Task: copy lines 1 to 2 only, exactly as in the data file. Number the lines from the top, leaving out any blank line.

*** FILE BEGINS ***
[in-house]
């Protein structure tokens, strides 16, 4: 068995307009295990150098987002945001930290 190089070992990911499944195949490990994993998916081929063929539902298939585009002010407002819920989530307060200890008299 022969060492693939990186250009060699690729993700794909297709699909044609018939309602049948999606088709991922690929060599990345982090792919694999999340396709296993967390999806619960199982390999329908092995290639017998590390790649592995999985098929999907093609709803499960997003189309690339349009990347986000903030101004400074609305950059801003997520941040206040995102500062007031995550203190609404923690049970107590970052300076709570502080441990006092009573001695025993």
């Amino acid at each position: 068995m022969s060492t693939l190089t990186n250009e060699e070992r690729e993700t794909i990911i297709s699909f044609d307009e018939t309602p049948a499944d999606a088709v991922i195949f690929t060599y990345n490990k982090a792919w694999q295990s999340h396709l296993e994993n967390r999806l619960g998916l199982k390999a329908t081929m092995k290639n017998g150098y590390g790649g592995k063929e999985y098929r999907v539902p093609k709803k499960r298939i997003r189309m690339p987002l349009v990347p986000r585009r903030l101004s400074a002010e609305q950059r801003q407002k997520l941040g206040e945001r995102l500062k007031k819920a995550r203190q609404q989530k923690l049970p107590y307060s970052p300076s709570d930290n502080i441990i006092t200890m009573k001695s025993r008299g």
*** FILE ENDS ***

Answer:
[in-house]
């Protein structure tokens, strides 16, 4: 068995307009295990150098987002945001930290 190089070992990911499944195949490990994993998916081929063929539902298939585009002010407002819920989530307060200890008299 022969060492693939990186250009060699690729993700794909297709699909044609018939309602049948999606088709991922690929060599990345982090792919694999999340396709296993967390999806619960199982390999329908092995290639017998590390790649592995999985098929999907093609709803499960997003189309690339349009990347986000903030101004400074609305950059801003997520941040206040995102500062007031995550203190609404923690049970107590970052300076709570502080441990006092009573001695025993």